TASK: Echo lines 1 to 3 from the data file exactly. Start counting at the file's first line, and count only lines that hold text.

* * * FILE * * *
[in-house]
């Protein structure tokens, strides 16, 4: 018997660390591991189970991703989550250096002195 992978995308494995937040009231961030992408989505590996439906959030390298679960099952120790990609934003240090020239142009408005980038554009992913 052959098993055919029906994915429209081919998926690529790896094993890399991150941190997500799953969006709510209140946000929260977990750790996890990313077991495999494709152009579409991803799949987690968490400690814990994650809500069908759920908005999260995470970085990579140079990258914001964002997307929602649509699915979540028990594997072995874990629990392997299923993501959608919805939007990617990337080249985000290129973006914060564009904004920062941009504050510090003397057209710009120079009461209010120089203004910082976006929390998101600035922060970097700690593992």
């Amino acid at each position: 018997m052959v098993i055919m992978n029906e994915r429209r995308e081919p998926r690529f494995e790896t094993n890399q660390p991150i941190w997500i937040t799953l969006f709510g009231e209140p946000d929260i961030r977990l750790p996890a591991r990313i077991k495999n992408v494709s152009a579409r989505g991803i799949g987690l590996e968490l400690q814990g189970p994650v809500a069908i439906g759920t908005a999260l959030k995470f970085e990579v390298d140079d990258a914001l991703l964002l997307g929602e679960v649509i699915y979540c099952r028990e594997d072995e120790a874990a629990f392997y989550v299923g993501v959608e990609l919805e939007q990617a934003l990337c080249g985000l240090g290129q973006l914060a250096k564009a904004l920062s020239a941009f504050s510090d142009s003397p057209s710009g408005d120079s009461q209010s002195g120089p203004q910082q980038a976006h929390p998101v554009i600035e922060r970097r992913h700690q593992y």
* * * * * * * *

[in-house]
């Protein structure tokens, strides 16, 4: 018997660390591991189970991703989550250096002195 992978995308494995937040009231961030992408989505590996439906959030390298679960099952120790990609934003240090020239142009408005980038554009992913 052959098993055919029906994915429209081919998926690529790896094993890399991150941190997500799953969006709510209140946000929260977990750790996890990313077991495999494709152009579409991803799949987690968490400690814990994650809500069908759920908005999260995470970085990579140079990258914001964002997307929602649509699915979540028990594997072995874990629990392997299923993501959608919805939007990617990337080249985000290129973006914060564009904004920062941009504050510090003397057209710009120079009461209010120089203004910082976006929390998101600035922060970097700690593992």
């Amino acid at each position: 018997m052959v098993i055919m992978n029906e994915r429209r995308e081919p998926r690529f494995e790896t094993n890399q660390p991150i941190w997500i937040t799953l969006f709510g009231e209140p946000d929260i961030r977990l750790p996890a591991r990313i077991k495999n992408v494709s152009a579409r989505g991803i799949g987690l590996e968490l400690q814990g189970p994650v809500a069908i439906g759920t908005a999260l959030k995470f970085e990579v390298d140079d990258a914001l991703l964002l997307g929602e679960v649509i699915y979540c099952r028990e594997d072995e120790a874990a629990f392997y989550v299923g993501v959608e990609l919805e939007q990617a934003l990337c080249g985000l240090g290129q973006l914060a250096k564009a904004l920062s020239a941009f504050s510090d142009s003397p057209s710009g408005d120079s009461q209010s002195g120089p203004q910082q980038a976006h929390p998101v554009i600035e922060r970097r992913h700690q593992y």